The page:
What Makes Your Customers Tick?
A good way to begin carving out your market segments is by researching who buys your product or service. If you focus on individual consumers, discover a bit about how they live their lives. If your customers are other companies, find out about their business operations.
Different customers approach your market in different ways, and you can often identify market segments based on certain customer traits as they relate to your product or service category. Some of the conditions that guide customer buying decisions include the following:
Speed of the purchase decision: The decision-making process (DMP) that customers go through before they purchase a product or service varies, depending on the product or service’s complexity and price tag. People may buy chewing gum at a drugstore without much thought. But car dealerships and real estate agents face a completely different DMP with their customers, resulting in a slower decision to buy.
The actual decision-maker: Families represent a common decision-making unit (DMU) that buys various consumer goods. But who in the family has the final word? If you sell clothes designed for teenagers, for example, it makes a big difference whether the kids have the final say, or Mom or Dad is always in the background, giving the thumbs-up or thumbs-down sign. This difference alone may lead to two separate market segments, each with a unique set of requirements.
Customer loyalty: The way that companies relate to their customers can easily define a set of market segments. Service industries, for example, go out of their way to identify and encourage customers based on their loyalty. You’ve probably been asked to join more than one frequent-flyer program or to keep track of frequent-caller, frequent-diner, or frequent-you-name-it points. Companies that offer these programs promise to cater to and reward customers for being a member of their loyal group.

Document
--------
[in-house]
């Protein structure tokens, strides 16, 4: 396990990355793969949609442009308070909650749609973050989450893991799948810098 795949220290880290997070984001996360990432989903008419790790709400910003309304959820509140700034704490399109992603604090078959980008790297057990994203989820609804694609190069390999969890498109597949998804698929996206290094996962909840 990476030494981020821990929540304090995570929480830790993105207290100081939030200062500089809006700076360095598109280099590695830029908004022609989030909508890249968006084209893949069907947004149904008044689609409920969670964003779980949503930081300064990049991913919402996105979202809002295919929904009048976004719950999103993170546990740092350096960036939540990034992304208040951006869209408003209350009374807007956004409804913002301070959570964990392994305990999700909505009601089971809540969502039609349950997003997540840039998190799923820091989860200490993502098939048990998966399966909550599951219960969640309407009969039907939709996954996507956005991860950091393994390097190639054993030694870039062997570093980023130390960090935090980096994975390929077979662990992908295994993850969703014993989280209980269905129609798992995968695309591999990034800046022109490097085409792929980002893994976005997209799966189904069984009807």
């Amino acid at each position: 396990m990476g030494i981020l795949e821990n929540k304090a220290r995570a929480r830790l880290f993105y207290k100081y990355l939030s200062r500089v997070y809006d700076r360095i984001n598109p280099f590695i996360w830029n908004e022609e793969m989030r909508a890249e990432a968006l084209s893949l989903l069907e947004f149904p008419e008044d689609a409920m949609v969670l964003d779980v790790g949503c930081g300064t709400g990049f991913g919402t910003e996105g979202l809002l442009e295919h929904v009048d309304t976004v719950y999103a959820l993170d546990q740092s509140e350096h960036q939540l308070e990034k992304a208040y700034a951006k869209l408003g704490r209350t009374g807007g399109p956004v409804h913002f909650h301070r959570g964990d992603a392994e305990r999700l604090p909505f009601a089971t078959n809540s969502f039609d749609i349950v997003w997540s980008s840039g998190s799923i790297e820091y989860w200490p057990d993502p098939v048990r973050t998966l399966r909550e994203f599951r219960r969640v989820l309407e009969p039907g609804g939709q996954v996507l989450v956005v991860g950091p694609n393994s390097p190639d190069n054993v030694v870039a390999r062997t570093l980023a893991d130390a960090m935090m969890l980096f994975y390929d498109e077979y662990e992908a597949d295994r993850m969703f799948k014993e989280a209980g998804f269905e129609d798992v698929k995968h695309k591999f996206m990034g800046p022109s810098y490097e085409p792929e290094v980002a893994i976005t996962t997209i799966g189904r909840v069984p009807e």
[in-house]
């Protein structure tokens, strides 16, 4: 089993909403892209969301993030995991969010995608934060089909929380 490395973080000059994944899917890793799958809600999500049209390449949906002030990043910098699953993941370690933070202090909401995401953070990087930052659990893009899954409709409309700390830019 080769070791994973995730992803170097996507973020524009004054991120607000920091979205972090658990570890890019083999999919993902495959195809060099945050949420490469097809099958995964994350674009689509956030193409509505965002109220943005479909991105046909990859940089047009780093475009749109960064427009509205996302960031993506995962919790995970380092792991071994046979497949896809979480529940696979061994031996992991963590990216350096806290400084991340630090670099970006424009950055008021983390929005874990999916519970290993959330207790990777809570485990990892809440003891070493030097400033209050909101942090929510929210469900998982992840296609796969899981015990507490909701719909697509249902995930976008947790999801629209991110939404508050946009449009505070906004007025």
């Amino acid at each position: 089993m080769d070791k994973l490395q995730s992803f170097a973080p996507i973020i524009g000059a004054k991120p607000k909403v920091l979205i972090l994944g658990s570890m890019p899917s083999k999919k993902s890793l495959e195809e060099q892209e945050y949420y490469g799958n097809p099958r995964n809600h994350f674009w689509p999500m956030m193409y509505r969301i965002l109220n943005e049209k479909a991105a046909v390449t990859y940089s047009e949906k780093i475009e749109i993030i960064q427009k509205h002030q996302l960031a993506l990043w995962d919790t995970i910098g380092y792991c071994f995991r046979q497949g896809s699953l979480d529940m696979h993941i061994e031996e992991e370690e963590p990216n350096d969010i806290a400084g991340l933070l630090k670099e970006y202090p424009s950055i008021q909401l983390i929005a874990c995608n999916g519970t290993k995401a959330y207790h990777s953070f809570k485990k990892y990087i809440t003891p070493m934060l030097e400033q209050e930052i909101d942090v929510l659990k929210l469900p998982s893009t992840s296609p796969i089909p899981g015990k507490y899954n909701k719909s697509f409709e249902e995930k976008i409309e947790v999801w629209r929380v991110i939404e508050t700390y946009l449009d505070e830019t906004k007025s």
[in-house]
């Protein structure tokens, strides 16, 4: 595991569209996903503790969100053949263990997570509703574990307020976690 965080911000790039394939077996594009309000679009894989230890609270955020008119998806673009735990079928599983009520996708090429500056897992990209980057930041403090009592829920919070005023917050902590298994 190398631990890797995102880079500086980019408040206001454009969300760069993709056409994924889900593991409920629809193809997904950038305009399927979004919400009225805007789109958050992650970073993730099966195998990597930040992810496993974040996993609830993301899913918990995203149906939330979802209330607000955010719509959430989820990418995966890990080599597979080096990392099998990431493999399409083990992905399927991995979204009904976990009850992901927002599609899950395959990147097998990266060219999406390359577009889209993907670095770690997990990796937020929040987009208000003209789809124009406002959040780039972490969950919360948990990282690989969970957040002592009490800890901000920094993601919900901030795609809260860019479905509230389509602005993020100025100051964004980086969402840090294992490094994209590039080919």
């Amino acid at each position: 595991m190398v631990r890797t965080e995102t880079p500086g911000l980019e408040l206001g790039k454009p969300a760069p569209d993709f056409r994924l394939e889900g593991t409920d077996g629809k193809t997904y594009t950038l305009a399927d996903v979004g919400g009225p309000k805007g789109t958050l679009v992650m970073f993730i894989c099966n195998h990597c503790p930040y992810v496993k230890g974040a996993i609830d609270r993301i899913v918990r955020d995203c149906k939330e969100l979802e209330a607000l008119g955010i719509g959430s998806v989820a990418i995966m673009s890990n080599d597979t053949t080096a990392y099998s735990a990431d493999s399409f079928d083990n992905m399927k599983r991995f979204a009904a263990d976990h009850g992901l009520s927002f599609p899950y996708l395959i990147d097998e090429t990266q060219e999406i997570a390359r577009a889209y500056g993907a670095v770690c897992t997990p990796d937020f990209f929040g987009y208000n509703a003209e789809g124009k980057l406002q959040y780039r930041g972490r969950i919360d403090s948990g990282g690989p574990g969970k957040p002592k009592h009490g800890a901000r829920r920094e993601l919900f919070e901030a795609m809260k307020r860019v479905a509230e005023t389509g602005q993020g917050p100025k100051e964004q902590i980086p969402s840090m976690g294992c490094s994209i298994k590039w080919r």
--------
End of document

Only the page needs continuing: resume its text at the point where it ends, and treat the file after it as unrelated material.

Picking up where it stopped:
Level of product use: In many industries, a small percentage of consumers accounts for a large percentage of sales. If you want to sell beer, for example, you may not want to ignore the heavy-beer-drinking population — an estimated 10 million Canadians. Keeping this high-consumption group of customers satisfied can be profitable indeed.
Remember that old saying about not seeing the forest for the trees? Well, when you first start to think about your customers, you don’t want to fall into a similar trap. Focusing on a small number of individual customers and their personal habits, likes, and dislikes is tempting. But don’t!
Don’t view your customers and your business activities too narrowly. Look instead at the larger forest — the general customer behaviours and basic needs that define your market. Understanding your customer’s mindset can go a long way toward fostering innovation, generating new strategies, and providing expanded market opportunities.